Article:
Look at Life was a regular British series of quirky and short documentary films produced by Rank Organisation, which informed and educated cinema going audiences between 1959 and 1968 in the UK, preceding the main feature film and providing insight into the advances of technology, the changing tastes and trends of the tumultous decade of the sixties.
Even if your part of rural England wasn't swinging, at least you could see it on your cinema screen and now we're getting slices of Look at Life as BBC4 have been showing selected footage, packaged up into themed programmes called Britain on Film (they're also available on DVD if you're interested). The latest one to be broadcasted happens to be on the subject of fashion and I couldn't help but upload extra various clips here (I am already anticipating that these video rips will be shut down within a day or two so watch them fast!!).
It races through some of the developments of fashion in sixties Britain, which began with the genteel overhang from the 1950s, with fashion shows at the Royal Opera House and Norman Hartnell sketching and draping away for high society. The beginnings of fast fashion are upon us as the likes of Marks & Spencer start churning out clothes for the other end of the buying public, using the latest synthetic fabrics. At the time apparently "Britain's mass production of fashion is establishing a reputation on the continent for good workmanship and value."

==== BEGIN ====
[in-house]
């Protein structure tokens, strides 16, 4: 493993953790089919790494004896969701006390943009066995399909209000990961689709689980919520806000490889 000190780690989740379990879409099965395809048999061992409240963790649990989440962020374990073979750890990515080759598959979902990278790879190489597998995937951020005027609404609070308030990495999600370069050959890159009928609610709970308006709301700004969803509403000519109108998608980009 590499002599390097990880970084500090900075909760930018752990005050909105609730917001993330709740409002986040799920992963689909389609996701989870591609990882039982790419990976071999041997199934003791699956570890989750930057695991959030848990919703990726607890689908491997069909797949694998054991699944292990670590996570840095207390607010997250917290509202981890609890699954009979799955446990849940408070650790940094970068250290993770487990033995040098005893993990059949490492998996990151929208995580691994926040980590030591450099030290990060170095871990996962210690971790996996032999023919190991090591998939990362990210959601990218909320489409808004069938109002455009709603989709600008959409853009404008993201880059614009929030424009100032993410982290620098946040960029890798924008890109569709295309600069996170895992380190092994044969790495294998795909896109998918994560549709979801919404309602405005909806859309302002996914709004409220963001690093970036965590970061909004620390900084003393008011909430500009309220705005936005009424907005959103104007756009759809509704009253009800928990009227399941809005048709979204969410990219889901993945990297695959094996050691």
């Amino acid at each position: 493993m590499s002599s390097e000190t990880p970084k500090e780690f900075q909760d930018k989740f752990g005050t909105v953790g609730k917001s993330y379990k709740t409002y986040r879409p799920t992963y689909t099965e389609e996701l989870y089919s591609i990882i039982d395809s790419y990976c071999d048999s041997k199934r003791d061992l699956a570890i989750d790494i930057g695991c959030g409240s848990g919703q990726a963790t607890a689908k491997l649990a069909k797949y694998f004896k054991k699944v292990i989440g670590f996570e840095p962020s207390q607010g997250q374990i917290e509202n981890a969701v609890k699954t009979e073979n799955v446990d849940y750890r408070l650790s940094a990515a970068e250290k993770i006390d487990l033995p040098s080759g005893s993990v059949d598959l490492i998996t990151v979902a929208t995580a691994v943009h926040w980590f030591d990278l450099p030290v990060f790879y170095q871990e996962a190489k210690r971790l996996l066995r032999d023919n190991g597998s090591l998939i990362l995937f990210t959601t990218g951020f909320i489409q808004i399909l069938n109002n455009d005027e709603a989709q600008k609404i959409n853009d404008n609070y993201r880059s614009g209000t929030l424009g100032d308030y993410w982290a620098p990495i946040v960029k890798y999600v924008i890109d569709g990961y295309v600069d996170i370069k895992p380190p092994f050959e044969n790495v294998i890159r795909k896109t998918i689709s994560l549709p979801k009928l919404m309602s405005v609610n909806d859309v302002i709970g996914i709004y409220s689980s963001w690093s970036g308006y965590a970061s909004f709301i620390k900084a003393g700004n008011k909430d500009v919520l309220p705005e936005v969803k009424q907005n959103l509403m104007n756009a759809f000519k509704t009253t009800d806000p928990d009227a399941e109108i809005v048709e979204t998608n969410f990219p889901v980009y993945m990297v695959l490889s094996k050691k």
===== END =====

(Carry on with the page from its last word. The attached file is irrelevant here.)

"No matter how big or small you are, there's a skin somewhere to fit you!" Furs and leathers are big and highly prized in sixties Britain. The footage below takes a laughably careless approach towards the hunting of animals. "Most are trapped in the wild. On the whole there are so many available that trapping is no threat to the species."
Coiffure of the sixties is discussed at length too with the introduction of Raymond Bessone aka Mr Teasy Weasy, the celebrity hairdresser who straddled film cameos and buffants. We also see Vidal Sassoon rapidly brushing and cutting away at some seriously precise haircuts . I'm convinced that a young Grace Coddington (who famously had her hair cut by Sassoon into his five-point style) features in this video but do correct me if I'm wrong. I'm about 95% sure it is her as she gets her hair cut and is seen swaying about at a swinging party towards the end of the clip.
"For anyone who thinks that the catwalk is a shortcut to a rich marriage had better forget it and stick to typing," says Penny Cotton of Penny Personal Management as get an insight into the tough business of modelling in the sixties.
Finally, we get a fine send-up of the King's Road set, contradicting the image of a swinging London. Just take in the hilariously sarcastic voiceover as well as the groovy/hip/way out clothes from Granny Takes a Trip as well as the Carnaby shop empire of one time-fashion entrepeneur John Stephen.
"World's End means where the King's Road ends, which shows what the King's Roaders think of themselves. Granny Takes a Trip, the shop behind the face calls itself, and it's typical of the non-typical. Conforming to the non-conforist image of the 'in'. What they used to call 'way out', and before that 'with it', and before that 'groovy' and before that 'hip', and what granny herself would have called 'The very latest thing, my dear.'"